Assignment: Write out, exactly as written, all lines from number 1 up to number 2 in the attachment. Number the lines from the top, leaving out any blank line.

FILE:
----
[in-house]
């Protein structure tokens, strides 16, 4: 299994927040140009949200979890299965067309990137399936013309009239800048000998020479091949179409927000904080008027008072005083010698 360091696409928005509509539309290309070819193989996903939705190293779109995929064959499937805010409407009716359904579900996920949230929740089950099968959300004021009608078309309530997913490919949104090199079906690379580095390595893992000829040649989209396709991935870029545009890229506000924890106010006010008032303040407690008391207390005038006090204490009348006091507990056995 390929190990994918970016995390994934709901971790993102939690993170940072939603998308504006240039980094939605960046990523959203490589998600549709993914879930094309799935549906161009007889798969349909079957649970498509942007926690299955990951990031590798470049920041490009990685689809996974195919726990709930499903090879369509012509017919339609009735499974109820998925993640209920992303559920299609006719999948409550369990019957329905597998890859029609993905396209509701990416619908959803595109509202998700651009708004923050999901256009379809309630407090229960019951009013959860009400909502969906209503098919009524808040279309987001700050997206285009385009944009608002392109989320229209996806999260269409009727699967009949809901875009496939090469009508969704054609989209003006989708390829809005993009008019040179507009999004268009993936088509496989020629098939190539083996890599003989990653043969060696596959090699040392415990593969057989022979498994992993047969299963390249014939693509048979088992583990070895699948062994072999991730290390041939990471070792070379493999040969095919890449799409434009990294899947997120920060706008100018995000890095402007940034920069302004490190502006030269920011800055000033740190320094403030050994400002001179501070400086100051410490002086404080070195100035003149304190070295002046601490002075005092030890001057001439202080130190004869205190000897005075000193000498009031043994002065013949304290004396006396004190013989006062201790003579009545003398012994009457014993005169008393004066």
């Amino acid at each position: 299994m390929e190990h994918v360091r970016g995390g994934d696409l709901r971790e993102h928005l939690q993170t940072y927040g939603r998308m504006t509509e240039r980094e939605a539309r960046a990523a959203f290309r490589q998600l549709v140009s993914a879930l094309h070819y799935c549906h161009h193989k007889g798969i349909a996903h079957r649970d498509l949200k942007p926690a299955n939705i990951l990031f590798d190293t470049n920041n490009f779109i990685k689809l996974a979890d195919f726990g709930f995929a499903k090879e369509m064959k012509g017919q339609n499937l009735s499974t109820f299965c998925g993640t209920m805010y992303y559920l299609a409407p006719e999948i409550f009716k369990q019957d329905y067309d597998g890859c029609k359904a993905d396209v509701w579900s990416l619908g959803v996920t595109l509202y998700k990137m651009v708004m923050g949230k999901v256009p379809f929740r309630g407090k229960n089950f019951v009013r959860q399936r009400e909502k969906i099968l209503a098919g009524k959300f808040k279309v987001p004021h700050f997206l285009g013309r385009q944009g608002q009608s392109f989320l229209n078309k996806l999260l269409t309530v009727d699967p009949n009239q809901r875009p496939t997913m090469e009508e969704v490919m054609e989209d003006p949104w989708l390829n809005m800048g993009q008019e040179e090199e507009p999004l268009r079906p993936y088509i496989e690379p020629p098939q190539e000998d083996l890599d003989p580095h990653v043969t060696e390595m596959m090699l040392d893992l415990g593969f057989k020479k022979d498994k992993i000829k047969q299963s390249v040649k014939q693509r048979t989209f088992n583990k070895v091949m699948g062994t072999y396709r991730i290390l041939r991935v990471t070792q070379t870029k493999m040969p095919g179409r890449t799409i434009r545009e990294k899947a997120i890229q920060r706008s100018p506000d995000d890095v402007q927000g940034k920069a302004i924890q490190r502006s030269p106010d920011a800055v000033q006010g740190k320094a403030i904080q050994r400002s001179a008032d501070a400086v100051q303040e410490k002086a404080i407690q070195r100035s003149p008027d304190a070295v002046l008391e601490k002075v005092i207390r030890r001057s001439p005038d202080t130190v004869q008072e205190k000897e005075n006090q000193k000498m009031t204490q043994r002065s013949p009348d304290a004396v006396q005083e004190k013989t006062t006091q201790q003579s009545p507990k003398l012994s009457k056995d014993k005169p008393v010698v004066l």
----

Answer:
[in-house]
């Protein structure tokens, strides 16, 4: 299994927040140009949200979890299965067309990137399936013309009239800048000998020479091949179409927000904080008027008072005083010698 360091696409928005509509539309290309070819193989996903939705190293779109995929064959499937805010409407009716359904579900996920949230929740089950099968959300004021009608078309309530997913490919949104090199079906690379580095390595893992000829040649989209396709991935870029545009890229506000924890106010006010008032303040407690008391207390005038006090204490009348006091507990056995 390929190990994918970016995390994934709901971790993102939690993170940072939603998308504006240039980094939605960046990523959203490589998600549709993914879930094309799935549906161009007889798969349909079957649970498509942007926690299955990951990031590798470049920041490009990685689809996974195919726990709930499903090879369509012509017919339609009735499974109820998925993640209920992303559920299609006719999948409550369990019957329905597998890859029609993905396209509701990416619908959803595109509202998700651009708004923050999901256009379809309630407090229960019951009013959860009400909502969906209503098919009524808040279309987001700050997206285009385009944009608002392109989320229209996806999260269409009727699967009949809901875009496939090469009508969704054609989209003006989708390829809005993009008019040179507009999004268009993936088509496989020629098939190539083996890599003989990653043969060696596959090699040392415990593969057989022979498994992993047969299963390249014939693509048979088992583990070895699948062994072999991730290390041939990471070792070379493999040969095919890449799409434009990294899947997120920060706008100018995000890095402007940034920069302004490190502006030269920011800055000033740190320094403030050994400002001179501070400086100051410490002086404080070195100035003149304190070295002046601490002075005092030890001057001439202080130190004869205190000897005075000193000498009031043994002065013949304290004396006396004190013989006062201790003579009545003398012994009457014993005169008393004066």